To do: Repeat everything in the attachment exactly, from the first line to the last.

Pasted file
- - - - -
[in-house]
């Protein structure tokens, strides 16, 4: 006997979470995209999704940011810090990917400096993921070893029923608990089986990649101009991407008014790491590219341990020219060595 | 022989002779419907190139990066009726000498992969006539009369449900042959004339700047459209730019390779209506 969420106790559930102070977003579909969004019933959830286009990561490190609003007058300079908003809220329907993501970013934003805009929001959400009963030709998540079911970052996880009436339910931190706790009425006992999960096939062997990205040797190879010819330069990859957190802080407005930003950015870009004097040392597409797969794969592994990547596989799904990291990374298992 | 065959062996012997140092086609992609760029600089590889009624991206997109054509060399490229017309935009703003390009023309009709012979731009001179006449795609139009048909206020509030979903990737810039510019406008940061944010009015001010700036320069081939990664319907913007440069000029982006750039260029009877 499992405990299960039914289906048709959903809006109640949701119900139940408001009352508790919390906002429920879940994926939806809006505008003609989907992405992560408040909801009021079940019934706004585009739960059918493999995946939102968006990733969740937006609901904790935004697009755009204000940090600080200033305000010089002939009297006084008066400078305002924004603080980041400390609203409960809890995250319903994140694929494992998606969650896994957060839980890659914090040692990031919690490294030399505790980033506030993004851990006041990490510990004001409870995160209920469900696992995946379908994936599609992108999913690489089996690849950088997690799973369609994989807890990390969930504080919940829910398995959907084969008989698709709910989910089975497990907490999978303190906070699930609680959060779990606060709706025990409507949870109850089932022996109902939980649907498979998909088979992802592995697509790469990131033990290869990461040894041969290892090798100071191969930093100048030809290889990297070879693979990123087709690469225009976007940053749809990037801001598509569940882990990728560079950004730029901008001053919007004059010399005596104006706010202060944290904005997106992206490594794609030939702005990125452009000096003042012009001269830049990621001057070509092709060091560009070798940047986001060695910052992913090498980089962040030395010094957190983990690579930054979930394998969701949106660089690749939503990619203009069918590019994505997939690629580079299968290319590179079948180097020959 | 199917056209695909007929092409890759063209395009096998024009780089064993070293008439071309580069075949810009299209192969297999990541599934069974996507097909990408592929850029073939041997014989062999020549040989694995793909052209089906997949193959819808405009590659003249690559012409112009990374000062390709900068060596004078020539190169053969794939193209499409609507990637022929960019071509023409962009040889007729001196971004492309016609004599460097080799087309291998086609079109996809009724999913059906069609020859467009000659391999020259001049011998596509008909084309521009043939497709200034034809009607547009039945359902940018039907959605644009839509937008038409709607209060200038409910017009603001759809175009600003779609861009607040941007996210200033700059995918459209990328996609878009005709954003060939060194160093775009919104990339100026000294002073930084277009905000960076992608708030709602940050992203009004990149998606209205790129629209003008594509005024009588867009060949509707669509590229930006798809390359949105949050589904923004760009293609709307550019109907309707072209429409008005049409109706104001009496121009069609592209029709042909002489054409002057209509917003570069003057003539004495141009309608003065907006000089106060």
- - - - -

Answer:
[in-house]
């Protein structure tokens, strides 16, 4: 006997979470995209999704940011810090990917400096993921070893029923608990089986990649101009991407008014790491590219341990020219060595 | 022989002779419907190139990066009726000498992969006539009369449900042959004339700047459209730019390779209506 969420106790559930102070977003579909969004019933959830286009990561490190609003007058300079908003809220329907993501970013934003805009929001959400009963030709998540079911970052996880009436339910931190706790009425006992999960096939062997990205040797190879010819330069990859957190802080407005930003950015870009004097040392597409797969794969592994990547596989799904990291990374298992 | 065959062996012997140092086609992609760029600089590889009624991206997109054509060399490229017309935009703003390009023309009709012979731009001179006449795609139009048909206020509030979903990737810039510019406008940061944010009015001010700036320069081939990664319907913007440069000029982006750039260029009877 499992405990299960039914289906048709959903809006109640949701119900139940408001009352508790919390906002429920879940994926939806809006505008003609989907992405992560408040909801009021079940019934706004585009739960059918493999995946939102968006990733969740937006609901904790935004697009755009204000940090600080200033305000010089002939009297006084008066400078305002924004603080980041400390609203409960809890995250319903994140694929494992998606969650896994957060839980890659914090040692990031919690490294030399505790980033506030993004851990006041990490510990004001409870995160209920469900696992995946379908994936599609992108999913690489089996690849950088997690799973369609994989807890990390969930504080919940829910398995959907084969008989698709709910989910089975497990907490999978303190906070699930609680959060779990606060709706025990409507949870109850089932022996109902939980649907498979998909088979992802592995697509790469990131033990290869990461040894041969290892090798100071191969930093100048030809290889990297070879693979990123087709690469225009976007940053749809990037801001598509569940882990990728560079950004730029901008001053919007004059010399005596104006706010202060944290904005997106992206490594794609030939702005990125452009000096003042012009001269830049990621001057070509092709060091560009070798940047986001060695910052992913090498980089962040030395010094957190983990690579930054979930394998969701949106660089690749939503990619203009069918590019994505997939690629580079299968290319590179079948180097020959 | 199917056209695909007929092409890759063209395009096998024009780089064993070293008439071309580069075949810009299209192969297999990541599934069974996507097909990408592929850029073939041997014989062999020549040989694995793909052209089906997949193959819808405009590659003249690559012409112009990374000062390709900068060596004078020539190169053969794939193209499409609507990637022929960019071509023409962009040889007729001196971004492309016609004599460097080799087309291998086609079109996809009724999913059906069609020859467009000659391999020259001049011998596509008909084309521009043939497709200034034809009607547009039945359902940018039907959605644009839509937008038409709607209060200038409910017009603001759809175009600003779609861009607040941007996210200033700059995918459209990328996609878009005709954003060939060194160093775009919104990339100026000294002073930084277009905000960076992608708030709602940050992203009004990149998606209205790129629209003008594509005024009588867009060949509707669509590229930006798809390359949105949050589904923004760009293609709307550019109907309707072209429409008005049409109706104001009496121009069609592209029709042909002489054409002057209509917003570069003057003539004495141009309608003065907006000089106060």